Whether or not one supports the removal of religious exemptions to vaccination, the discussion about the issue should at least be accurate and honest. Sadly, agenda-driven hyperbole has hijacked the narrative in recent years, and oft-repeated mistruths have evolved to become widely-accepted dogma that may not be questioned. It is time to call out the “Emperor’s New Clothes” of our era and exposure these falsehoods one by one.
No major religion opposes vaccines.
False. Judaism prohibits current vaccine schedule for several reasons.1 The schedule is also a grave violation of the Seven Noahide Laws, a universal code for all humankind.2 The fact that it’s mandatory is an assault on the very concept of religion, i.e. that a human being is subordinate only to his/her Divine creator. In effect, there is no major world religion that does not support religious exemption.3 4
Vaccines are safe. The science is settled.
False. The Supreme Court ruled in 2011 that vaccines are “unavoidably unsafe.” The CDC delineates serious side-effects for every single vaccine. These risks are also disclosed by vaccine makers in each vaccine insert.
Vaccine policy is about keeping your child safe.
False. Vaccine policy is about state enforcing its policy, and has nothing to do with keeping my child safe. My six-year-old child is not at risk of catching Hepatitis B, for example, yet she cannot attend school due to this draconian policy even if she has received all other vaccines except for Hep-B.
Vaccine policy is all about ensuring herd immunity.
False. Vaccine policy is about state enforcing its policy, and not about any herd. Proof: Hepatitis B and tetanus are not contagious through casual contact, yet it’s on the schedule. Moreover, a child who is infected with Hep-B can even attend school.
Recent measles outbreak is a wake-up call to eliminate religious exemption.
False and deliberately misleading. States are threatening to eliminate religious exemption for the entire schedule, not just for measles. The “measles outbreak” is just fear-mongering. If this were truly about concern over measles, they’d be attempting to eliminate religious exemption for the measles vaccine only, and they’d make sure there was a vaccine for measles independent of mumps, rubella, and varicella.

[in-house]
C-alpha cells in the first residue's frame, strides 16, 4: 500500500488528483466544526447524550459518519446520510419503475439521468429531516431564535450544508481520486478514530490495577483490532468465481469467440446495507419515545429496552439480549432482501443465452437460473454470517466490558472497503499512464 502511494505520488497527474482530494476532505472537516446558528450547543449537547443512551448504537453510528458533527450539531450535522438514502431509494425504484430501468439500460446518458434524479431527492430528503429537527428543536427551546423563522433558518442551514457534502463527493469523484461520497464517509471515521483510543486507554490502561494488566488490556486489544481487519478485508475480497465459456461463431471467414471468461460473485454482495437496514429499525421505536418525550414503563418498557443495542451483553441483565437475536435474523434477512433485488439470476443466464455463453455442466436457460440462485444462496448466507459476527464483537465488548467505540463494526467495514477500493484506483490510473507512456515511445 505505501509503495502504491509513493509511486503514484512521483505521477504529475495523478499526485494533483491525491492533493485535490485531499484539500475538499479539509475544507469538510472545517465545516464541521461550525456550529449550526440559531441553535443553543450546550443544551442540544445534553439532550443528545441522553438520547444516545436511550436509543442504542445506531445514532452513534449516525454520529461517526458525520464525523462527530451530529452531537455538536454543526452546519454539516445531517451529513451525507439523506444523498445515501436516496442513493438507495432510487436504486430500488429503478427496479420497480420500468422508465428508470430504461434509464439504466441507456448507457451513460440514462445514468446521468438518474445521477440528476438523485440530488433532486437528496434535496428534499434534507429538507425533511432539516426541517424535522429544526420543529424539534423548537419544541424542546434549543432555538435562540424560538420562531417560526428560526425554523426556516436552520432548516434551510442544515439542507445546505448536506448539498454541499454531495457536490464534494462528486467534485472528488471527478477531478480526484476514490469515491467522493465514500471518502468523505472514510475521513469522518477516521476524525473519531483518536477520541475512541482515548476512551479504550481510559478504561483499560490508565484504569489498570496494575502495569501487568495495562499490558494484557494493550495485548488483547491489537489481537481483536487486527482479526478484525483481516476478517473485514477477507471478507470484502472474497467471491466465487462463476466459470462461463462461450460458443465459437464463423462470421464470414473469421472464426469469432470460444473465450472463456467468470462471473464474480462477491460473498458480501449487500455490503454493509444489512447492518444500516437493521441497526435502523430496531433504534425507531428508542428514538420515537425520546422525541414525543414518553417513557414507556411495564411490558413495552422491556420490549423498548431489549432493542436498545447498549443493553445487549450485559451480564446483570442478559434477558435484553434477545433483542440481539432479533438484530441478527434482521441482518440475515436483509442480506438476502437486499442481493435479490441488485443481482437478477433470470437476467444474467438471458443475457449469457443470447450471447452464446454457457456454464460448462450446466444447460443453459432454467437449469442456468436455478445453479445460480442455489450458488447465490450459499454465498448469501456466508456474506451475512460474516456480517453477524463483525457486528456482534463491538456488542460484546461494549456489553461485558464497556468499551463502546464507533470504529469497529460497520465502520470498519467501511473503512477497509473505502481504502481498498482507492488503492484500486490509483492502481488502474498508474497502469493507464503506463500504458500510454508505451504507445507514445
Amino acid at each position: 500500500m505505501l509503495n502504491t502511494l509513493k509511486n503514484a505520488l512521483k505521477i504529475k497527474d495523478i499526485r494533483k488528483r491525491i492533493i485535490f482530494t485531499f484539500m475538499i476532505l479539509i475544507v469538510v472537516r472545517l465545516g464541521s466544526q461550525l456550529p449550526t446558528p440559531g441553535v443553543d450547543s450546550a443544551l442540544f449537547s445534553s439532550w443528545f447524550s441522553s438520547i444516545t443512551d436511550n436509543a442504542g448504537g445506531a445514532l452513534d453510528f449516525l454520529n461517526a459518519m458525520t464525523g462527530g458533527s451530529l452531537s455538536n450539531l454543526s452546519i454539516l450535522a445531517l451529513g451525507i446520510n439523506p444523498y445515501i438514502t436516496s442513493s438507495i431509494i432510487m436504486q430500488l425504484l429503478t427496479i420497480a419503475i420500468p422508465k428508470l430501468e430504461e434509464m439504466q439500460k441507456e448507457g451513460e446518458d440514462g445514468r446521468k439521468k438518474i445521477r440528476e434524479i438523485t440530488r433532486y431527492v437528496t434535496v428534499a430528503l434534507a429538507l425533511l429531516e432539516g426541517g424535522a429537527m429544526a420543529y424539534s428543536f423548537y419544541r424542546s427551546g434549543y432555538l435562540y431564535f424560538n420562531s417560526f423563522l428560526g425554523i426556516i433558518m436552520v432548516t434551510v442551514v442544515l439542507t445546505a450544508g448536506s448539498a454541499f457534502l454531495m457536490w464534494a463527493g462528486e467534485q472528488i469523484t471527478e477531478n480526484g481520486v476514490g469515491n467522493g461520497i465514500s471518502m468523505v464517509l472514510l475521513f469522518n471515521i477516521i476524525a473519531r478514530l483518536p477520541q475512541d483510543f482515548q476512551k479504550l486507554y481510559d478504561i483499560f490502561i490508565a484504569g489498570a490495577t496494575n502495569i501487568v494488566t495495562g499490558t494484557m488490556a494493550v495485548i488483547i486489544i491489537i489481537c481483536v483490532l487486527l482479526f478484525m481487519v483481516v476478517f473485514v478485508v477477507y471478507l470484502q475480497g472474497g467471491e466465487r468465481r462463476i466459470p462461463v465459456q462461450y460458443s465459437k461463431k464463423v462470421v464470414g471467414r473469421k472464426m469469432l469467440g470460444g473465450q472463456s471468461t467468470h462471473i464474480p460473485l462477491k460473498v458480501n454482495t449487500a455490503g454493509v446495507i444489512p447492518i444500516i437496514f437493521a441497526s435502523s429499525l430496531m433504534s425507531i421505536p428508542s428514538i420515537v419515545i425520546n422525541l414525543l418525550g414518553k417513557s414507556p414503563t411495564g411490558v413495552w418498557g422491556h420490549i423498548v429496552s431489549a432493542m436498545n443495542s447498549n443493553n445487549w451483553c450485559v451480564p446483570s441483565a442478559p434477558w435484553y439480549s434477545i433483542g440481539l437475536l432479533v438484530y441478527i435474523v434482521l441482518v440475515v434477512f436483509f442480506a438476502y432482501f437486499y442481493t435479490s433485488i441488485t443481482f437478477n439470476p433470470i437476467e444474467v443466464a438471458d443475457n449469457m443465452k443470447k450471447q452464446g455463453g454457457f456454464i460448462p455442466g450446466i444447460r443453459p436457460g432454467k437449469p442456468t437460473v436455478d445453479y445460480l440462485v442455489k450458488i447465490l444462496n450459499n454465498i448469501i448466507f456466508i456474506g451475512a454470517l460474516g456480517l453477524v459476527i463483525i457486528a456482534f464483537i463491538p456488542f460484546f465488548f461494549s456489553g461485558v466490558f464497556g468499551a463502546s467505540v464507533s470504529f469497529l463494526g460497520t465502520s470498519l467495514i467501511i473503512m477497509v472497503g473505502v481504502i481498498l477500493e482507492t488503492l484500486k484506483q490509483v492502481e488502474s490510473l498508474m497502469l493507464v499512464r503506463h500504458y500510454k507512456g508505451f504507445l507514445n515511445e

It’s safer to vaccinate your child than to leave her unvaccinated.
Not necessarily. Your child has zero chance of catching polio here in the United States where the last wild variety case was in 1979, and the last imported case was in 1993. However, children are injured each year by the polio vaccine. 22 deaths reported to VAERS (which only reflects a small percentage of actual injuries and deaths) since 2010, and hundreds of injuries. Same with measles and other shots.
Risk from vaccine is less than risk from actual disease.
Not necessarily. 1,200 Americans caught measles this past year with not one single fatality, but deaths and injuries due to MMR vaccine are reported each year by VAERS.5 96 deaths due to MMR vaccine since 2003 and one or two deaths from actual measles.
False. Healthy unvaccinated child poses actual risk to no one. A child who is sick with contagious disease should be quarantined, whether s/he had been previously vaccinated or not. A healthy child presents no risk to anyone simply because s/he lacks immunity to a disease.
False. Measles was never eradicated. 86 cases in 2000 alone, the year it was declared eradicated!8 Measles will never be eradicated, since vaccine is only 93 percent effective and only provides temporary immunity. In fact, most teenagers have been found to lack immunity even after having two doses as a young child.
Increase in unvaccinated population will bring back dreaded diseases like polio.
Not necessarily. Polio was on the decline before vaccines were in use. Same with measles.
Whoever opposes the vaccine schedule is an ‘anti-vaxxer.’
False. There are plenty of parents who give some vaccinations but decline others for valid personal, religious or philosophical reasons. They cannot be called “anti-vaccine.” They are simply opposed to the mandatory schedule.
If you are writing this, you must be an ‘anti–vaxxer.’
False. You have no idea about my medical choices. Your assumption is simply a convenient means to evade these serious discussions via “guilt by association,” since you’re apparently too lazy or feeble-minded to critically examine my arguments. I am not opposed to vaccination. Instead, I am opposed to force-medicating people and to banning healthy children from school. Moreover, I object to group-think or “herd thinking,” such as you have demonstrated by your ad hominem rhetoric.